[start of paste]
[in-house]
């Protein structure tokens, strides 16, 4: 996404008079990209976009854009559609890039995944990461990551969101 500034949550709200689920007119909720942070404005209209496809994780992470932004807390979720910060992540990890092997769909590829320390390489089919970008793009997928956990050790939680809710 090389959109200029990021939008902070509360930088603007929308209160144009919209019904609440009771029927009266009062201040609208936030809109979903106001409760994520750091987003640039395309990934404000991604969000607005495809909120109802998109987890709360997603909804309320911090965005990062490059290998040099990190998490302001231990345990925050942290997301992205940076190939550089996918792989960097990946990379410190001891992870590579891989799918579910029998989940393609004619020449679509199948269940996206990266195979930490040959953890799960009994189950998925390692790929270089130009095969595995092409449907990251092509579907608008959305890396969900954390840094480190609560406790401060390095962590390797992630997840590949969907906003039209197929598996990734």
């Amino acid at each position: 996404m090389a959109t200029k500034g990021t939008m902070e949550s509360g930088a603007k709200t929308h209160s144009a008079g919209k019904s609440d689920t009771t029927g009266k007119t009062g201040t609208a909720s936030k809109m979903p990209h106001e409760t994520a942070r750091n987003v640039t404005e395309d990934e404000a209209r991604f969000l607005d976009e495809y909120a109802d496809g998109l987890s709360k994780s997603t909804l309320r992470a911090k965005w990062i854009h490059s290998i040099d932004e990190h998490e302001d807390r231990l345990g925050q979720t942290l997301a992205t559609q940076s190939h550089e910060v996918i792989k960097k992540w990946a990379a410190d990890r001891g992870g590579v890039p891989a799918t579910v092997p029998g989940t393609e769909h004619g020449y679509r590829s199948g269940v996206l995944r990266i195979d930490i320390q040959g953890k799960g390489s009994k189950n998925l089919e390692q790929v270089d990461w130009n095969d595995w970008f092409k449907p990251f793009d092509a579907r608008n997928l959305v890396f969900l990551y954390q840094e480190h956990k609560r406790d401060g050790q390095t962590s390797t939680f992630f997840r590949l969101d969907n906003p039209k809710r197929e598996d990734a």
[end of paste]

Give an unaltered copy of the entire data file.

[in-house]
């Protein structure tokens, strides 16, 4: 996404008079990209976009854009559609890039995944990461990551969101 500034949550709200689920007119909720942070404005209209496809994780992470932004807390979720910060992540990890092997769909590829320390390489089919970008793009997928956990050790939680809710 090389959109200029990021939008902070509360930088603007929308209160144009919209019904609440009771029927009266009062201040609208936030809109979903106001409760994520750091987003640039395309990934404000991604969000607005495809909120109802998109987890709360997603909804309320911090965005990062490059290998040099990190998490302001231990345990925050942290997301992205940076190939550089996918792989960097990946990379410190001891992870590579891989799918579910029998989940393609004619020449679509199948269940996206990266195979930490040959953890799960009994189950998925390692790929270089130009095969595995092409449907990251092509579907608008959305890396969900954390840094480190609560406790401060390095962590390797992630997840590949969907906003039209197929598996990734």
């Amino acid at each position: 996404m090389a959109t200029k500034g990021t939008m902070e949550s509360g930088a603007k709200t929308h209160s144009a008079g919209k019904s609440d689920t009771t029927g009266k007119t009062g201040t609208a909720s936030k809109m979903p990209h106001e409760t994520a942070r750091n987003v640039t404005e395309d990934e404000a209209r991604f969000l607005d976009e495809y909120a109802d496809g998109l987890s709360k994780s997603t909804l309320r992470a911090k965005w990062i854009h490059s290998i040099d932004e990190h998490e302001d807390r231990l345990g925050q979720t942290l997301a992205t559609q940076s190939h550089e910060v996918i792989k960097k992540w990946a990379a410190d990890r001891g992870g590579v890039p891989a799918t579910v092997p029998g989940t393609e769909h004619g020449y679509r590829s199948g269940v996206l995944r990266i195979d930490i320390q040959g953890k799960g390489s009994k189950n998925l089919e390692q790929v270089d990461w130009n095969d595995w970008f092409k449907p990251f793009d092509a579907r608008n997928l959305v890396f969900l990551y954390q840094e480190h956990k609560r406790d401060g050790q390095t962590s390797t939680f992630f997840r590949l969101d969907n906003p039209k809710r197929e598996d990734a």